In this paper, we set out to explore conditions in which the use of large linguistic corpora can be optimally employed by judges and others tasked with construing authoritative legal documents. Linguistic corpora, sometimes containing billions of words, are a source of information about the distribution of language usage. Thus, corpora and the tools for using them are most likely to assist in addressing legal issues when the law considers the distribution of language usage to be legally relevant. As Thomas R. Lee and Stephen C. Mouritsen have so ably demonstrated in earlier work, corpus analysis is especially helpful when the legal standard for construction is the ordinary meaning of the document’s terms. We argue here that four issues should be addressed before determining that corpus analysis is likely to be maximally convincing. First, the legal issue before the court must be about the distribution of linguistic facts. Second, the court must decide what makes an interpretation “ordinary.” Third, if one wishes to search a corpus to glean the ordinary meaning of a term, one must decide in advance what to search. Fourth, there are different reasons as to why a particular meaning might present a weak showing in a corpus search, and these need to be understood. Each of these issues is described and discussed.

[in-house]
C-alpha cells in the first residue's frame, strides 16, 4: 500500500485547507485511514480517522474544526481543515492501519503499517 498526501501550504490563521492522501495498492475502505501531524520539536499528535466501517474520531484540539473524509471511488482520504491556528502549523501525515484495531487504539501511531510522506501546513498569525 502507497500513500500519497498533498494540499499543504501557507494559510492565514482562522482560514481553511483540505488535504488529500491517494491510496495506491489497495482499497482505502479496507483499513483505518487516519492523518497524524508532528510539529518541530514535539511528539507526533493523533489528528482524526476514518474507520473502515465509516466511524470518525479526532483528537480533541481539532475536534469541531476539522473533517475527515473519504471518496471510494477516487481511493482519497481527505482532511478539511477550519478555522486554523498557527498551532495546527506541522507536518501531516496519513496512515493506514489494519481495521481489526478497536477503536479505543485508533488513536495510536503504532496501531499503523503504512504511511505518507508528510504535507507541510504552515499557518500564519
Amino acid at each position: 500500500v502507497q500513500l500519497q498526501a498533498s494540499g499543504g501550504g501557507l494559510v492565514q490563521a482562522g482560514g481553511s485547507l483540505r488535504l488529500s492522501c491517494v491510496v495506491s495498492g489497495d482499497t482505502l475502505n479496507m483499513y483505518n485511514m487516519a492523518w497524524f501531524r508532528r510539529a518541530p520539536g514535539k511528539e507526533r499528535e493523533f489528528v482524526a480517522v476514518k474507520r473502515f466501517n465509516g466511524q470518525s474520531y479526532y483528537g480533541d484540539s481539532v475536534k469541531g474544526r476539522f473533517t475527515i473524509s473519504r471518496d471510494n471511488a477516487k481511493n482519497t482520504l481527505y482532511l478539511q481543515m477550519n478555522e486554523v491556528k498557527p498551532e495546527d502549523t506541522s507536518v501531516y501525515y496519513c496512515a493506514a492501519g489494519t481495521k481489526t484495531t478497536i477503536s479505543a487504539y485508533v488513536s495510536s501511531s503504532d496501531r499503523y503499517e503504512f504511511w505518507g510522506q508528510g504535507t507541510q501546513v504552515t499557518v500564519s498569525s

Lawrence M. Solan and Tammy Gales,
Corpus Linguistics as a Tool in Legal Interpretation,
2017 BYU L. Rev.
Available at: https://digitalcommons.law.byu.edu/lawreview/vol2017/iss6/5